buyer acquires a good title to the goods, provided he buys them in good faith, for value, and without notice of the
seller's defect of title.
The possession of movable property acquired in good faith is equivalent to a title. Nevertheless, one who has lost any
movable or has been unlawfully deprived thereof, may recover it from the person in possession of the same.
If the possessor of a movable lost or which the owner has been unlawfully deprived, has acquired it in good faith at a
public sale, the owner cannot obtain its return without reimbursing the price paid therefor.
V. Price
A. Meaning of price
In order that the price may be considered certain, it shall be sufficient that it be so with reference to another thing
certain, or that the determination thereof be left to the judgment of a special person or persons.
Should such person or persons be unable or unwilling to fix it, the contract shall be inefficacious, unless the parties
subsequently agree upon the price.
If the third person or persons acted in bad faith or by mistake, the courts may fix the price.
Where such third person or persons are prevented from fixing the price or terms by fault of the seller or the buyer, the
party not in fault may have such remedies against the party in fault as are allowed the seller or the buyer, as the case
may be.
Gross inadequacy of price does not affect a contract of sale, except as it may indicate a defect in the consent, or that the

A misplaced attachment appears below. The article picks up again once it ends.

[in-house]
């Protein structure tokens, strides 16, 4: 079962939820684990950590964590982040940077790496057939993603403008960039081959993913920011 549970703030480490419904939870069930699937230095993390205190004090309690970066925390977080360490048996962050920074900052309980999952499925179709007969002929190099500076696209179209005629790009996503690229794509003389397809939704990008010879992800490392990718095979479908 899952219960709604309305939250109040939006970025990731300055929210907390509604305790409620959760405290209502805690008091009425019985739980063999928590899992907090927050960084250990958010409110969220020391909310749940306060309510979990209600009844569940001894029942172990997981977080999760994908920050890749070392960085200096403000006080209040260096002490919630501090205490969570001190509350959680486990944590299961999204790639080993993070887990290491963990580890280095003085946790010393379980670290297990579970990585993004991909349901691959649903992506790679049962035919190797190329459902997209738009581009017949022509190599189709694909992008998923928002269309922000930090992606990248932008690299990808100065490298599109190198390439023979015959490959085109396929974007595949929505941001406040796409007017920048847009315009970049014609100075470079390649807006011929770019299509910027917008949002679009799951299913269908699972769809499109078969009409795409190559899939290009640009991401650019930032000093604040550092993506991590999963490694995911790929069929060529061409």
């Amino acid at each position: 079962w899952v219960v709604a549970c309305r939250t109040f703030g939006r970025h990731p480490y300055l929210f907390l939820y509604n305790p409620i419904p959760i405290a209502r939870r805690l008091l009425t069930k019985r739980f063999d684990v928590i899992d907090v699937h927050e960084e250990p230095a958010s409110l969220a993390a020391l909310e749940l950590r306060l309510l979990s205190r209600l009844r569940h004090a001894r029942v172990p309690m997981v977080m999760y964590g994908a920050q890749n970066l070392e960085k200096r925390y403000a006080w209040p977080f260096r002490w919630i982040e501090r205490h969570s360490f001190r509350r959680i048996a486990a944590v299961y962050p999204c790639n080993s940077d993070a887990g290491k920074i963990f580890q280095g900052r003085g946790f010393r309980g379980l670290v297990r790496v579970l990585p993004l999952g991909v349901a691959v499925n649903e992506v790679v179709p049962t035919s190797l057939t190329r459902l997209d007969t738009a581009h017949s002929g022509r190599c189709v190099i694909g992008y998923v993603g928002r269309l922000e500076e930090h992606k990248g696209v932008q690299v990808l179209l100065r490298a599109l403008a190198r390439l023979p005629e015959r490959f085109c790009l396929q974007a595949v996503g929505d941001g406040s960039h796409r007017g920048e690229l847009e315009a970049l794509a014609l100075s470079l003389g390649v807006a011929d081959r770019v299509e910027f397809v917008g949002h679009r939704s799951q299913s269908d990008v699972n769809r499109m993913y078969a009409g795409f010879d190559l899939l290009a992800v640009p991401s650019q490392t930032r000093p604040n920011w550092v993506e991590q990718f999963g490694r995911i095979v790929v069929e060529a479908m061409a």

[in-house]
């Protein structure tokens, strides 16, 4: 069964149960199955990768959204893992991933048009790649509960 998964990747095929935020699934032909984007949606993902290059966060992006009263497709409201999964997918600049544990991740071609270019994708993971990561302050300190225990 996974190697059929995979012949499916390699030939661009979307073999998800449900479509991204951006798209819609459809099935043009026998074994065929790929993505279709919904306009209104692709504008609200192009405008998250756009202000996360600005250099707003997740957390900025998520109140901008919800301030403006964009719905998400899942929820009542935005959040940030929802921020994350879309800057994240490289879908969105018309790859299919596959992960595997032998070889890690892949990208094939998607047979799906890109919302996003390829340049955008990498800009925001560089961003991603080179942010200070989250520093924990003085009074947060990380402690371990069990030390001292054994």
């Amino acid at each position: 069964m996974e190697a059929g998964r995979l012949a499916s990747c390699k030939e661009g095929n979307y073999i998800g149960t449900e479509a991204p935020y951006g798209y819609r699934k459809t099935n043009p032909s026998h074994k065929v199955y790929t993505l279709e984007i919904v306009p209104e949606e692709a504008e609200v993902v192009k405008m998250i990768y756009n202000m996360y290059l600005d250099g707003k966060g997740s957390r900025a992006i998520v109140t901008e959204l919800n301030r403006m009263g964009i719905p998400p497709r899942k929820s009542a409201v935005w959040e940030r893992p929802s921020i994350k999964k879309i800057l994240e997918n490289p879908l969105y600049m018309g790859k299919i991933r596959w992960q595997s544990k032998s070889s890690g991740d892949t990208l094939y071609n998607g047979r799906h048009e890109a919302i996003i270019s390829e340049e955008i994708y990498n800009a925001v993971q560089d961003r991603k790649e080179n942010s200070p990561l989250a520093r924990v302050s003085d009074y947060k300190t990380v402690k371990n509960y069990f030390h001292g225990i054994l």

parties really intended a donation or some other act or contract.
If the price is simulated, the sale is void, but the act may be shown to have been in reality a donation, or some other act
or contract.

The price of securities, grain, liquids, and other things shall also be considered certain, when the price fixed is that which
the thing sold would have on a definite day, or in a particular exchange or market, or when an amount is fixed above or
below the price on such day, or in such exchange or market, provided said amount be certain.
The fixing of the price can never be left to the discretion of one of the contracting parties. However, if the price fixed by
one of the parties is accepted by the other, the sale is perfected.
Where the price cannot be determined in accordance with the preceding articles, or in any other manner, the contract is
inefficacious. However, if the thing or any part thereof has been delivered to and appropriated by the buyer he must pay
a reasonable price therefor. What is a reasonable price is a question of fact dependent on the circumstances of each
particular case.
B. Requisites for a valid price
1. Must be real
2. Must be in money or its equivalent
3. Must be certain or ascertainable at the time of the perfection of the contract
4. Manner of payment provided for
C. How price is determined
It is not necessary that the certainty of the price be actual or determined at the time of the execution of the contract.
The price is certain in the following cases:
1. If the parties have fixed or agreed upon a definite amount;
2. If it be certain with reference to another thing certain
3. If the determination of the price is left to the judgment of a specified person or persons even before such